Tuesday, September 29, 2009

Introduction to Physical Computing - 3rd Class

Topics covered during class:
  • Question and answer session related to week’s assignment
  • Concepts and components related to electricity
Q&A from last week’s assignment
The only part of this week's Q&A that I have captured here is a conversation regarding how to create a fluid experience when using analog input to control an action. Many of us in the class have realized that often when using analog sensors we are forced to deal with a lot of noise. So ultimately the question is “how do we reduce the noise to improve the interaction?”

To solve this problem, Tom recommends that we set-up a way to track the change in state that an analog sensor undergoes and use this difference to activate an action, rather than activating actions based on the absolute state of the sensor alone. This paradigm is used in several more advanced examples on the Physical Computing syllabus (this is just a general link to the syllabus as I have not looked for the specific examples yet). Some of the state change detection examples focus on digital input; however, the principle can be easily adapted for with analog inputs.

Back to Basics of Electricity
Resistors: Though we have discussed resistors several times in the past, we briefly reviewed a few important attributes before delving into new concepts: (a) Resistance – its ability to resist the flow of electricity (b) heat dissipation – its ability to convert electrical energy into heat, thus consuming voltage (aka potential); and (c) Impedance – its ability to resist changes in voltage.

Capacitors: Components that are able to store energy when it is available, or spikes. Then they are able to release the stored energy when it is no longer available. Most capacitors can work with electricity flowing in either direction, except for polarized ones that work better in one direction. Capacitors can usually hold energy for long time, though they are not able to hold much energy.

When do we use capacitors? Capacitors are often used like surge protectors to help stabilize energy since they collect charge when the charge spikes, and release it when it is low. Because of their impact on electric waves they also influence other waves such as sound – we will explore the consequences of this fact in future lectures.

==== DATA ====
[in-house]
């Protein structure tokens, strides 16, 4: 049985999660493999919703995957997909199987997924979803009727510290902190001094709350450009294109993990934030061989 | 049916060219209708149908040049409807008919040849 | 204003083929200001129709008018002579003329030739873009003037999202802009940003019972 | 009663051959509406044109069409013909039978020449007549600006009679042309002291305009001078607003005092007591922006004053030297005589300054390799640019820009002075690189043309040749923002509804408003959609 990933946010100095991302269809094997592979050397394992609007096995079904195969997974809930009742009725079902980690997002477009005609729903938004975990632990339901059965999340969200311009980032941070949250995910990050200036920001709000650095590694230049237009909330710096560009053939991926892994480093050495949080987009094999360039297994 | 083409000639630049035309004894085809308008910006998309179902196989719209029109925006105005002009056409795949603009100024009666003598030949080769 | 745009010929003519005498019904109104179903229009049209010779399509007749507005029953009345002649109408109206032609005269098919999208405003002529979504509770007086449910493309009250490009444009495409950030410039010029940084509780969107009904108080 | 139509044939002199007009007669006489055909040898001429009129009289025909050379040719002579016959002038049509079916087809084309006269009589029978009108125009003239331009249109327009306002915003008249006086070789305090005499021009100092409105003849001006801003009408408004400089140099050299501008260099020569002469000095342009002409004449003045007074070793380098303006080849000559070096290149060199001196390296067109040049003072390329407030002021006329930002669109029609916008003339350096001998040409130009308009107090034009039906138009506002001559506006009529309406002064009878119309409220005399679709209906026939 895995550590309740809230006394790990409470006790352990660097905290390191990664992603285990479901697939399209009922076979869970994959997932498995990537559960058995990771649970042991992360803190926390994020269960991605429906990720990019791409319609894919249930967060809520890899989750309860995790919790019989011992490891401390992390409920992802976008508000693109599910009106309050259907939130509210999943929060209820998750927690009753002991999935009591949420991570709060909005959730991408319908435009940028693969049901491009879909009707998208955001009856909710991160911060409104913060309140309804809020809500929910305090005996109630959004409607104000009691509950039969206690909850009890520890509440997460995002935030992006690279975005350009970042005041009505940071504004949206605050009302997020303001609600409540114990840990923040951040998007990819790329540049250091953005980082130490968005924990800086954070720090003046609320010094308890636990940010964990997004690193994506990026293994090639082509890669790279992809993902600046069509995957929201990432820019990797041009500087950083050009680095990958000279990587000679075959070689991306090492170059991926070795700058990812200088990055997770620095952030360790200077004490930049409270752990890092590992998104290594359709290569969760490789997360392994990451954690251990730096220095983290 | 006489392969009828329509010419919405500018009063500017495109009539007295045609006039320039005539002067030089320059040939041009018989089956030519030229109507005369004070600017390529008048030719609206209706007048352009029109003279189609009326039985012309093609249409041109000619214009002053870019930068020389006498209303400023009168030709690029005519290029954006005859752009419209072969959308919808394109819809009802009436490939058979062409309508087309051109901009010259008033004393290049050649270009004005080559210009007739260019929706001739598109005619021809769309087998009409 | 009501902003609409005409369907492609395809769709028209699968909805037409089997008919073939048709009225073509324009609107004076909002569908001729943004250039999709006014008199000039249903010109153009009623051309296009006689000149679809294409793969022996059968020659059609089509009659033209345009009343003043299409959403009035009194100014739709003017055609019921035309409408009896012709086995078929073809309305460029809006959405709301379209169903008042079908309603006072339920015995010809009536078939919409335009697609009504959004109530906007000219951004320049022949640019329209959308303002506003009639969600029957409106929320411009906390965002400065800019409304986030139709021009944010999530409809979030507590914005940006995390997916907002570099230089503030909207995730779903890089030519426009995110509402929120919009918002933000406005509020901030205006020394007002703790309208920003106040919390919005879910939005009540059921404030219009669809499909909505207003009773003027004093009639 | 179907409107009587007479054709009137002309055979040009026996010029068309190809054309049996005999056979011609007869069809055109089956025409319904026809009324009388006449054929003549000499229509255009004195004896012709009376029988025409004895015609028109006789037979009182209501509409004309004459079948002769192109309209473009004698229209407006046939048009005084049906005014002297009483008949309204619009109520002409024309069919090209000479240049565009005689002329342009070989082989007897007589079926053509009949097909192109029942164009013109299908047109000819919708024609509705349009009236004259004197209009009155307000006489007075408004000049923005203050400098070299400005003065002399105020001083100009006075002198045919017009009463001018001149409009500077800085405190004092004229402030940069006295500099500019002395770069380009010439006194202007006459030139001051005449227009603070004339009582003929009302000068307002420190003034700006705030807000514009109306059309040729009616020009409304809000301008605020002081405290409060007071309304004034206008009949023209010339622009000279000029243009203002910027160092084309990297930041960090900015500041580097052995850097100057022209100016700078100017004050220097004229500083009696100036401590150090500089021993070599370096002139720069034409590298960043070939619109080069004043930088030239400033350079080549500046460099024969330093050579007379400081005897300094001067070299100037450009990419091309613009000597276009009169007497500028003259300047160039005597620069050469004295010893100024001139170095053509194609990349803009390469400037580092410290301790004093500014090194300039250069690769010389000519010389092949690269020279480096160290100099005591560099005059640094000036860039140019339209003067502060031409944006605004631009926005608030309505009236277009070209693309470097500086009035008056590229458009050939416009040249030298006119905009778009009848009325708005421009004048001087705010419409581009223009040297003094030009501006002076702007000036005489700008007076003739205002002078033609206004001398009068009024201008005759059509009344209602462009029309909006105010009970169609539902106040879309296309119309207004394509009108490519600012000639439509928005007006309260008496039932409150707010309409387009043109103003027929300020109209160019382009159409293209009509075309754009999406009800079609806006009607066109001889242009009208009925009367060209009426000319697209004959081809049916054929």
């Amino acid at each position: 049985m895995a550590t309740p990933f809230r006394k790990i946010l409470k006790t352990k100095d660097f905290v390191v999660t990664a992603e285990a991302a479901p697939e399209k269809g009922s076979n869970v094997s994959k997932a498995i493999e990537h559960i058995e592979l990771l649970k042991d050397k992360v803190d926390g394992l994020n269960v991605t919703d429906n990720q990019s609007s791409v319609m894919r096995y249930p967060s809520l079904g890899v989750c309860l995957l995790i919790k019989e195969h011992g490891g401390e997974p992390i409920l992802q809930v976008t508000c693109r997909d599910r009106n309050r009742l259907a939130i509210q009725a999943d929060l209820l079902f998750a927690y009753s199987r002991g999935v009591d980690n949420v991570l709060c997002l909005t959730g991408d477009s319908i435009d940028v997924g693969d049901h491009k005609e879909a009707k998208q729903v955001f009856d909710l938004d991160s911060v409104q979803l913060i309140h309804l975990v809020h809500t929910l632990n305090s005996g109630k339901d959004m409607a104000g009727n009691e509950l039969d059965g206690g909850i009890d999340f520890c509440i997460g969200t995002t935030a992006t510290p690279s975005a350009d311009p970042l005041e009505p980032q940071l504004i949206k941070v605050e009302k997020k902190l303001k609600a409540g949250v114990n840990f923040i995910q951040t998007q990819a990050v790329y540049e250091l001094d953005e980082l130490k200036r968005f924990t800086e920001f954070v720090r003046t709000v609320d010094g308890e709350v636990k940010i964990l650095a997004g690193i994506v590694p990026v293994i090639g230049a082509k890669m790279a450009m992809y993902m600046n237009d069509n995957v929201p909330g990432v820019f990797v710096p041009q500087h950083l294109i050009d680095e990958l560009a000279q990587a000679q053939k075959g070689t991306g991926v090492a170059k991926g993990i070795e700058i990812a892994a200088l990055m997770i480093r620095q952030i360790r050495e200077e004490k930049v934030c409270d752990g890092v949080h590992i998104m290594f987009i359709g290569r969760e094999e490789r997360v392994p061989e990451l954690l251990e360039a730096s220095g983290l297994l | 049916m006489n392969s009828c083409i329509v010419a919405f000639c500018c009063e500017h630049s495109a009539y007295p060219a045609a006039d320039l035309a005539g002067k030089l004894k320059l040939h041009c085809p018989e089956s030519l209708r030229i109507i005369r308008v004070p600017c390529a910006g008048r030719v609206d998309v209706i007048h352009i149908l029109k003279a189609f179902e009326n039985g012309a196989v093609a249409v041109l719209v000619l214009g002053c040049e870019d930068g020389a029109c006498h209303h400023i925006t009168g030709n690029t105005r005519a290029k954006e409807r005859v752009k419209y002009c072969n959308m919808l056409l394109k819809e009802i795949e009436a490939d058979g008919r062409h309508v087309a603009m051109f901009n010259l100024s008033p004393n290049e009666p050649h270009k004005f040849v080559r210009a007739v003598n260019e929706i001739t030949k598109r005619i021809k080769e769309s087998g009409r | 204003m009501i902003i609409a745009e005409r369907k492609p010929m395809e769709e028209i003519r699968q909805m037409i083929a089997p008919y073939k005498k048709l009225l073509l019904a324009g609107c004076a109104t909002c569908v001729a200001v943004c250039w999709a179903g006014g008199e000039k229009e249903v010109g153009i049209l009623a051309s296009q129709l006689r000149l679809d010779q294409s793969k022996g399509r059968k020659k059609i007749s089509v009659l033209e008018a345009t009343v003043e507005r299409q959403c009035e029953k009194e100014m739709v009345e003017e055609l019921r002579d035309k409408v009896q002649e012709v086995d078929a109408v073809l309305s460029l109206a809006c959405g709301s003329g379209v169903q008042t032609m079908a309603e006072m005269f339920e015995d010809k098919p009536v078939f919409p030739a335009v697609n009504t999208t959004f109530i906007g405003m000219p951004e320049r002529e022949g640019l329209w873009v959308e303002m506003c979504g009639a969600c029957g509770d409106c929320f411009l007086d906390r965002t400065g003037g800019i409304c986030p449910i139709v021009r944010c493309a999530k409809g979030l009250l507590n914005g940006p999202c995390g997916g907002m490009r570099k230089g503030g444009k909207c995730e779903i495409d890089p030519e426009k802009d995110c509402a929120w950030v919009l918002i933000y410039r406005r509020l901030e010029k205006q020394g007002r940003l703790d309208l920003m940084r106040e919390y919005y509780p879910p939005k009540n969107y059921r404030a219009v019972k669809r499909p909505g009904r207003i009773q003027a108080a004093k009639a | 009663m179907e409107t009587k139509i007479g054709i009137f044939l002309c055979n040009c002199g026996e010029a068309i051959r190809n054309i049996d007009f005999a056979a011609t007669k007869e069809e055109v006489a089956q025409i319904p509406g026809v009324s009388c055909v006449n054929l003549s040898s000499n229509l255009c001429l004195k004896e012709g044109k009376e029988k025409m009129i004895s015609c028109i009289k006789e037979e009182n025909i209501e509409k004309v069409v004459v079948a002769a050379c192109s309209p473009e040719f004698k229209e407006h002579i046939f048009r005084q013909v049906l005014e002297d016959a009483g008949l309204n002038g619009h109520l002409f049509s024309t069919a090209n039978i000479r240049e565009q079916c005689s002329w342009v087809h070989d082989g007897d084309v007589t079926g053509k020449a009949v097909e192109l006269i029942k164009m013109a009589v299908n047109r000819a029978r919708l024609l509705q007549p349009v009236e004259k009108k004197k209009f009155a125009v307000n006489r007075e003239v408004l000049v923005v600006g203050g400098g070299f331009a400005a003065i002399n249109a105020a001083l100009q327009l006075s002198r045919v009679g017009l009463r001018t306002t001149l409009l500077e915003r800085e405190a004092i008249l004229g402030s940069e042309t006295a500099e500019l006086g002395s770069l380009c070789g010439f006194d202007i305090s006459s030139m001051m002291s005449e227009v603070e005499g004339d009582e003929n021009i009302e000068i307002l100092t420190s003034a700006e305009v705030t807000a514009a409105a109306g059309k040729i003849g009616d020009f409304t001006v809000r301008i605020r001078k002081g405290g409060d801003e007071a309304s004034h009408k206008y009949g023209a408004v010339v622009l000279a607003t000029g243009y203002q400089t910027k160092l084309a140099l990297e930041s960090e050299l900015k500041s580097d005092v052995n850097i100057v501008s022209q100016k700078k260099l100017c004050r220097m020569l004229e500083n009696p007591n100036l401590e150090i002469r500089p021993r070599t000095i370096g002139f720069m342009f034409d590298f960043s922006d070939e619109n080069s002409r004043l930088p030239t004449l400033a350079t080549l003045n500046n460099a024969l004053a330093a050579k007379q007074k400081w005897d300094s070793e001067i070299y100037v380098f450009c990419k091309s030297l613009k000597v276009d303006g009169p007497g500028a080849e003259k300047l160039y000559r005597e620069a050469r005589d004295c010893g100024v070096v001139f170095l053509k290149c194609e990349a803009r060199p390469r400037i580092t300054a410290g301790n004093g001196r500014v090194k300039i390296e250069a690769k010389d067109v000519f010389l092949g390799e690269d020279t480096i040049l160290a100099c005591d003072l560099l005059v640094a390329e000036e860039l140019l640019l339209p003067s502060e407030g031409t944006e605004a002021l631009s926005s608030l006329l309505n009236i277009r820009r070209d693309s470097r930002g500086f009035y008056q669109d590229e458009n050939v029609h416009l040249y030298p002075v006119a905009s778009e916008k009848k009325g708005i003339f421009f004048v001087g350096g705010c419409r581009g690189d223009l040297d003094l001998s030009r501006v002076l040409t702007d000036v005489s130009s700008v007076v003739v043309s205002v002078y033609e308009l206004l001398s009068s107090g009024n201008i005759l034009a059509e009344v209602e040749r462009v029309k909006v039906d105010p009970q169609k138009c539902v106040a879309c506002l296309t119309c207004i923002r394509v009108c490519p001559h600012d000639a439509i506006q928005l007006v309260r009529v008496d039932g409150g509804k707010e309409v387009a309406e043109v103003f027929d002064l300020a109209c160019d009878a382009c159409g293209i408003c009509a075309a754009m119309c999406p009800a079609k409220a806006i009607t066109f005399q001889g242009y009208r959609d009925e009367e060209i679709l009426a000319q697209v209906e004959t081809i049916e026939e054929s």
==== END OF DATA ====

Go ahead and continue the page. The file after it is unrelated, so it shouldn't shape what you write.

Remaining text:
Voltage Regulators: Most plugs have voltages that vary considerably above or below the recorded voltage. Voltage regulators are designed to minimize these spikes and keep voltage supply steady. All regulators have a minimum voltage/electricity requirement, if this minimum is not met then the regulator will not be able to output any voltage. Regulators are able to dissipate voltage by converting it to heat. This is why these components heat up when used for a long period of time (you will notice this if you touch a regulator that has been on for a while, then after burning yourself you will not make this same mistake again).

You should always use the lowest possible resistor for a given task because this is the most efficient solution (no need to use a 16v DC adaptor and resistor for 5v power delivery, if you have a 9v resistor available).

Parallel vs. serial circuits: There is an important distinction regarding how voltage and current flows through parallel and serial circuits. When two components are in parallel they divide the current but receive the same voltage. However, when two components are in serial order they divide the voltage while receiving the same current.

Pulse Width Modulation (PWM): PWM refers to the way in which microcontrollers, such as the Arduino, are able to emulate analog output via digital pins. This process entails sending electric currents that alternate between on and off in varying intervals to match the appropriate analog output level. Here is a link to a more in-depth description from wikipedia (image below taken from wikipedia post on this topic).

It is important to note that PWM needs to be calibrated based on the component that it is being used to control. For example, if we attach a motor to a PWM output then we need to calibrate the output setting to take into consideration the amount of time required to activate the motor.

Working with Complex Circuits: When creating complex circuits analyze each sub-circuit individually before trying to understand the overall circuit. Understanding the sub-circuits will enable you to understand the larger circuit that they create together.

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